1. Way to stick through Aleea! Yes, the sleep will eventually come. The teething and growth spurt will end… sometime 🙂 You are awesome for having such a positive attitude through sleep deprivation. That is a hard thing to do 🙂

  5. THIS ARTICLE. So very good. Said everything I have experienced with my last 2 babies. And was very encouraging as I’m just in the second month with my third baby. Seriously, you’ve not experienced TRUE frustration till you have tried over and over to get your new born latched in the middle of the night and knowing the whole time when he does latch it’s gonna hurt like pure hell. Can you say desperation?! Because no matter what some might say, it HURTS!!! At least for some of us 🙂 And how is it that husbands can even dare (bless them) to mention how sleepy they are in the mornings after they basically got about 5 to six hrs of sleep in one setting…or more or at least in one night, after he knows you’ve been up 1, 2, or more times to attend to the baby, taking an hr or so each time?!! Can I get an amen?? But something I’ve learned after 3 children is that women are able to bear things that men aren’t equipped to handle and that though it gets seriously bone crushing tiring and frustrating…I decide to be understanding and smile to myself that I have a special strength given to me as a woman…and that this too shall pass and I’ll be all the stronger for it.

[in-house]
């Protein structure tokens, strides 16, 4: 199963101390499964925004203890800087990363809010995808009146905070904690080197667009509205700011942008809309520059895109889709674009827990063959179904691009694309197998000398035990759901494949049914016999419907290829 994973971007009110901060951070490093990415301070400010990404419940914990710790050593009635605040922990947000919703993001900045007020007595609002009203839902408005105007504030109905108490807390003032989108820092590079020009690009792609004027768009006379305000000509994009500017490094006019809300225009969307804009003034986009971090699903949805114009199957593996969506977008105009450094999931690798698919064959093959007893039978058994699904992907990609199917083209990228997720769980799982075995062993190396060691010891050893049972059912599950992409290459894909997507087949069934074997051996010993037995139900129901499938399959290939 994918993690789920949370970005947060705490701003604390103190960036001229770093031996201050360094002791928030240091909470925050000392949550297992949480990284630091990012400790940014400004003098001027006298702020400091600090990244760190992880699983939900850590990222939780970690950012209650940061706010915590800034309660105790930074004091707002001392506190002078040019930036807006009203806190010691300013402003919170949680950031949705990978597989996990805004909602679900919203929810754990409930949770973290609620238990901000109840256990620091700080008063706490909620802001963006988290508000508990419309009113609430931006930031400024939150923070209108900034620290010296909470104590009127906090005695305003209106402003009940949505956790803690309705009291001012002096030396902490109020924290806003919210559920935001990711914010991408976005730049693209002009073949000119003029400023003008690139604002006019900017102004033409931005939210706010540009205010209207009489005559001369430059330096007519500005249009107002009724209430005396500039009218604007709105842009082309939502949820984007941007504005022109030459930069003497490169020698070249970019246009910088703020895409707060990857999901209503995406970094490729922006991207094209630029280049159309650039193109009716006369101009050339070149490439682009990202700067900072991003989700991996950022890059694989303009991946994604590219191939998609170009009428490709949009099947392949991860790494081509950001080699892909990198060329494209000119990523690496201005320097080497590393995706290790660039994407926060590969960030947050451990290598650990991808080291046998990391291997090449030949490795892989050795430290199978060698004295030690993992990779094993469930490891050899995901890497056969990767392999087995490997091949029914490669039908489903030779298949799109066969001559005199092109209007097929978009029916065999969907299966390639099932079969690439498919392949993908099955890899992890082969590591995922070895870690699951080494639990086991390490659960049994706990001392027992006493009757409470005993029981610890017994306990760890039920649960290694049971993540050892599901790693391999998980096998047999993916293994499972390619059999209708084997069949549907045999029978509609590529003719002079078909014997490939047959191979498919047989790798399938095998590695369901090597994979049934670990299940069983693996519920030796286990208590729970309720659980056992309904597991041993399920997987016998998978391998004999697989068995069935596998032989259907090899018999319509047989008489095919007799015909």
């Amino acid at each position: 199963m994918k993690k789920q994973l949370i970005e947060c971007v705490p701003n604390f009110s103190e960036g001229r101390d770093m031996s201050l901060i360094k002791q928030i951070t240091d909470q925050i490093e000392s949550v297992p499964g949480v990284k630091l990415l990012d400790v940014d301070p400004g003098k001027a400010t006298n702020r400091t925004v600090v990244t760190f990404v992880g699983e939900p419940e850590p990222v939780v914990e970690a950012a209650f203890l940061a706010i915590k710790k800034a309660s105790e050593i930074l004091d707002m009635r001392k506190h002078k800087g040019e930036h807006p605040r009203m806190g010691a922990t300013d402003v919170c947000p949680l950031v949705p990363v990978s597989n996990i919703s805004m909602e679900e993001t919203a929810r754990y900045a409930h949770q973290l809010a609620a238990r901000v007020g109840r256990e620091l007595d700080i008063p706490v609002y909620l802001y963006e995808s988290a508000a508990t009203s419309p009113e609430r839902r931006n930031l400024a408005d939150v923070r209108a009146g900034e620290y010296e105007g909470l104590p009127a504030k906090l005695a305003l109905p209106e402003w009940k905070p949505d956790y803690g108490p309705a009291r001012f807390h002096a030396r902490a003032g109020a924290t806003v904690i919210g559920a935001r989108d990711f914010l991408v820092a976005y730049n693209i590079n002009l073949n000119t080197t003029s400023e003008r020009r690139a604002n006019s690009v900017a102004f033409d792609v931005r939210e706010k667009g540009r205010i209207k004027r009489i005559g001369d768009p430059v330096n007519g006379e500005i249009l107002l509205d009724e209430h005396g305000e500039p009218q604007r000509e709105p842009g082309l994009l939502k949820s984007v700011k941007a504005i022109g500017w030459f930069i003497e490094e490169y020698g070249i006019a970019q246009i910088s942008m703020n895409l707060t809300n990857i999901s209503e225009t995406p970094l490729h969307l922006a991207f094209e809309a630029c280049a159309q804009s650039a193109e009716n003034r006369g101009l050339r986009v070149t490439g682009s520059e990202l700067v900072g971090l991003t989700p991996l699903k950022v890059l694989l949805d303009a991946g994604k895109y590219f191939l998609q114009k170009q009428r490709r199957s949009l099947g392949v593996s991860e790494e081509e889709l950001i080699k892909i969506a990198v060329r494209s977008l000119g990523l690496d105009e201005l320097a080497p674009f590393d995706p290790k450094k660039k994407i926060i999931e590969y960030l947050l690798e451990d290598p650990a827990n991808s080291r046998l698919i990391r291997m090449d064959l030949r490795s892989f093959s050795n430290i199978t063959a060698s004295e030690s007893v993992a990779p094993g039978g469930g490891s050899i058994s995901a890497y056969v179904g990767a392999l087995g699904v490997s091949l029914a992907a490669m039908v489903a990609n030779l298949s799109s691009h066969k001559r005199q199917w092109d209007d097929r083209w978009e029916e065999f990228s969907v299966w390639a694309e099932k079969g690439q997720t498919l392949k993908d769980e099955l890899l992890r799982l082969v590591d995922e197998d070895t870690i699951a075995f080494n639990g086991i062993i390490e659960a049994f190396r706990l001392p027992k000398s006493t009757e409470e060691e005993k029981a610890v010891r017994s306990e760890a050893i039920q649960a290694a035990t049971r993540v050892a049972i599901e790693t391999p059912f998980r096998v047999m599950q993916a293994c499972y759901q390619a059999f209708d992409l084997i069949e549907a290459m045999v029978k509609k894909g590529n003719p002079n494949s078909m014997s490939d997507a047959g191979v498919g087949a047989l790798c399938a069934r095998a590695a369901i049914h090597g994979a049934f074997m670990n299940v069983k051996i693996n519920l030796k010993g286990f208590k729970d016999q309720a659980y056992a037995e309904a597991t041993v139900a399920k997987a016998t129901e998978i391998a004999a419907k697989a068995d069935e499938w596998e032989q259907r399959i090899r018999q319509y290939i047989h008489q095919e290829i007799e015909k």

Thank you for this article!

  6. I wish I had read this 4 weeks ago when I started this whole new journey! I love the idea of having someone to text back and forth about movies or something. You inspired me to reach out to the other new nursing mammas I know so we can support each other. I had thought maybe I was crazy and not emotionally human because I dread night time. My husband watches the baby and bottle feeds from 9om-12am so I can grab some sleep and then I have all night. Once 8:30 hits I get a depression simitar to the Sunday night blues. But I have implemented the whole Netflix and saving shows for that time. Thank heavens orange is the new black just came out. That kept me going for 2 nights 🙂

    1. Hi Rachel! You are definitely human! Oh my goodness, I used to dread the nighttime too. I remember exactly how that felt. Keep going! If you want to find some more support, come over to the Whimsicle Moms facebook group. It’s just getting started, but there are tons of awesome women in there! Including, my sister-in-law Melissa who wrote this article. Hope to see you there!